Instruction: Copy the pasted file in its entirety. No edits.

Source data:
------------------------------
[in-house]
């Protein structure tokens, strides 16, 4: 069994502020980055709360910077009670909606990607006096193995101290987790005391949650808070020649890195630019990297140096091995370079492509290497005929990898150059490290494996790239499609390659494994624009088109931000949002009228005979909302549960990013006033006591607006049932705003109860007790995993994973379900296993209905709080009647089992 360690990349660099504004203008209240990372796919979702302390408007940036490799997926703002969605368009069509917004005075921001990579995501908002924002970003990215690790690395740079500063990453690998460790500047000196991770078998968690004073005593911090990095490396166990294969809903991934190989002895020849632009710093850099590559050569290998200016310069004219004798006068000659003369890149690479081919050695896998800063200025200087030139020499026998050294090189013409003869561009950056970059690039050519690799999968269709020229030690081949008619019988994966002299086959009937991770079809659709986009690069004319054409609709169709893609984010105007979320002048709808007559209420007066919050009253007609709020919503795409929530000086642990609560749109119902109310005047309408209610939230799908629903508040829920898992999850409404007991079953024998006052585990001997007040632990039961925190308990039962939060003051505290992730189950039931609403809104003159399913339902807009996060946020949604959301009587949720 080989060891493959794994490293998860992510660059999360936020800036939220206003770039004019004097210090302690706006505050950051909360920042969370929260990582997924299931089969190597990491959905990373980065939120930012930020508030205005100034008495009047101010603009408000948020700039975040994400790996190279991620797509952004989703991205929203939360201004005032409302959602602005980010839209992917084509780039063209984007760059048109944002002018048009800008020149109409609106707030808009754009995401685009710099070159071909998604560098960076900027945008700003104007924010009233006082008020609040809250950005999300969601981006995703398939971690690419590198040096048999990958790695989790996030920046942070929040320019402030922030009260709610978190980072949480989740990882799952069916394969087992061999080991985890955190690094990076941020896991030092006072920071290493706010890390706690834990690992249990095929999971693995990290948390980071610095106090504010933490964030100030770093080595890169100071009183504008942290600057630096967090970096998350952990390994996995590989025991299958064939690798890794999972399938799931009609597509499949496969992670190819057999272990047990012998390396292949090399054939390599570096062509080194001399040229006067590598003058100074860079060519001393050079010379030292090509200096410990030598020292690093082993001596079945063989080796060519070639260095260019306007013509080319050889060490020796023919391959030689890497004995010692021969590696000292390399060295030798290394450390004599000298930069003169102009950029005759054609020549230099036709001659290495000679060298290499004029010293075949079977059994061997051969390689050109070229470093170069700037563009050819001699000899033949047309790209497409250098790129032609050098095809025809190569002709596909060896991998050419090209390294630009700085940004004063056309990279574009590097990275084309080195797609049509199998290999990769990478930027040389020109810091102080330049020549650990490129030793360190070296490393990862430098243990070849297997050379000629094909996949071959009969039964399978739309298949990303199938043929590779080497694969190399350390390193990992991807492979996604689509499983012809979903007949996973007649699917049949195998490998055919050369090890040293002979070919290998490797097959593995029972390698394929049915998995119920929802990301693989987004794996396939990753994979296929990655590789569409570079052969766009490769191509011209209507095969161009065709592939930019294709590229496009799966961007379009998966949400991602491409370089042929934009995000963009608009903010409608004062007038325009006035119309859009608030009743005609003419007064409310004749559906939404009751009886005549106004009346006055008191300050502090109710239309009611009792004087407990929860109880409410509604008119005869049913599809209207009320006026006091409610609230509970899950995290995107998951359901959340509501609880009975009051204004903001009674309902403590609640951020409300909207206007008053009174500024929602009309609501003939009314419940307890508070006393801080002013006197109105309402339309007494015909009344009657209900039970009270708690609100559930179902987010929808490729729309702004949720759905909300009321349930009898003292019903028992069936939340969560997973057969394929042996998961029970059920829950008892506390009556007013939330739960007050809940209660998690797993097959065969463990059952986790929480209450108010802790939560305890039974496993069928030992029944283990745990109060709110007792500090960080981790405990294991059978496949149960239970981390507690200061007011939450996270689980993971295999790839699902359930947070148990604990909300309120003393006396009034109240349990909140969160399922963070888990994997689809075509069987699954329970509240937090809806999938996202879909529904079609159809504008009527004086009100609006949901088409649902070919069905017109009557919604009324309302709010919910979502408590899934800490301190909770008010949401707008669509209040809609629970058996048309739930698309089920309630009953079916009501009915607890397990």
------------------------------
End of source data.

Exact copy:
[in-house]
């Protein structure tokens, strides 16, 4: 069994502020980055709360910077009670909606990607006096193995101290987790005391949650808070020649890195630019990297140096091995370079492509290497005929990898150059490290494996790239499609390659494994624009088109931000949002009228005979909302549960990013006033006591607006049932705003109860007790995993994973379900296993209905709080009647089992 360690990349660099504004203008209240990372796919979702302390408007940036490799997926703002969605368009069509917004005075921001990579995501908002924002970003990215690790690395740079500063990453690998460790500047000196991770078998968690004073005593911090990095490396166990294969809903991934190989002895020849632009710093850099590559050569290998200016310069004219004798006068000659003369890149690479081919050695896998800063200025200087030139020499026998050294090189013409003869561009950056970059690039050519690799999968269709020229030690081949008619019988994966002299086959009937991770079809659709986009690069004319054409609709169709893609984010105007979320002048709808007559209420007066919050009253007609709020919503795409929530000086642990609560749109119902109310005047309408209610939230799908629903508040829920898992999850409404007991079953024998006052585990001997007040632990039961925190308990039962939060003051505290992730189950039931609403809104003159399913339902807009996060946020949604959301009587949720 080989060891493959794994490293998860992510660059999360936020800036939220206003770039004019004097210090302690706006505050950051909360920042969370929260990582997924299931089969190597990491959905990373980065939120930012930020508030205005100034008495009047101010603009408000948020700039975040994400790996190279991620797509952004989703991205929203939360201004005032409302959602602005980010839209992917084509780039063209984007760059048109944002002018048009800008020149109409609106707030808009754009995401685009710099070159071909998604560098960076900027945008700003104007924010009233006082008020609040809250950005999300969601981006995703398939971690690419590198040096048999990958790695989790996030920046942070929040320019402030922030009260709610978190980072949480989740990882799952069916394969087992061999080991985890955190690094990076941020896991030092006072920071290493706010890390706690834990690992249990095929999971693995990290948390980071610095106090504010933490964030100030770093080595890169100071009183504008942290600057630096967090970096998350952990390994996995590989025991299958064939690798890794999972399938799931009609597509499949496969992670190819057999272990047990012998390396292949090399054939390599570096062509080194001399040229006067590598003058100074860079060519001393050079010379030292090509200096410990030598020292690093082993001596079945063989080796060519070639260095260019306007013509080319050889060490020796023919391959030689890497004995010692021969590696000292390399060295030798290394450390004599000298930069003169102009950029005759054609020549230099036709001659290495000679060298290499004029010293075949079977059994061997051969390689050109070229470093170069700037563009050819001699000899033949047309790209497409250098790129032609050098095809025809190569002709596909060896991998050419090209390294630009700085940004004063056309990279574009590097990275084309080195797609049509199998290999990769990478930027040389020109810091102080330049020549650990490129030793360190070296490393990862430098243990070849297997050379000629094909996949071959009969039964399978739309298949990303199938043929590779080497694969190399350390390193990992991807492979996604689509499983012809979903007949996973007649699917049949195998490998055919050369090890040293002979070919290998490797097959593995029972390698394929049915998995119920929802990301693989987004794996396939990753994979296929990655590789569409570079052969766009490769191509011209209507095969161009065709592939930019294709590229496009799966961007379009998966949400991602491409370089042929934009995000963009608009903010409608004062007038325009006035119309859009608030009743005609003419007064409310004749559906939404009751009886005549106004009346006055008191300050502090109710239309009611009792004087407990929860109880409410509604008119005869049913599809209207009320006026006091409610609230509970899950995290995107998951359901959340509501609880009975009051204004903001009674309902403590609640951020409300909207206007008053009174500024929602009309609501003939009314419940307890508070006393801080002013006197109105309402339309007494015909009344009657209900039970009270708690609100559930179902987010929808490729729309702004949720759905909300009321349930009898003292019903028992069936939340969560997973057969394929042996998961029970059920829950008892506390009556007013939330739960007050809940209660998690797993097959065969463990059952986790929480209450108010802790939560305890039974496993069928030992029944283990745990109060709110007792500090960080981790405990294991059978496949149960239970981390507690200061007011939450996270689980993971295999790839699902359930947070148990604990909300309120003393006396009034109240349990909140969160399922963070888990994997689809075509069987699954329970509240937090809806999938996202879909529904079609159809504008009527004086009100609006949901088409649902070919069905017109009557919604009324309302709010919910979502408590899934800490301190909770008010949401707008669509209040809609629970058996048309739930698309089920309630009953079916009501009915607890397990």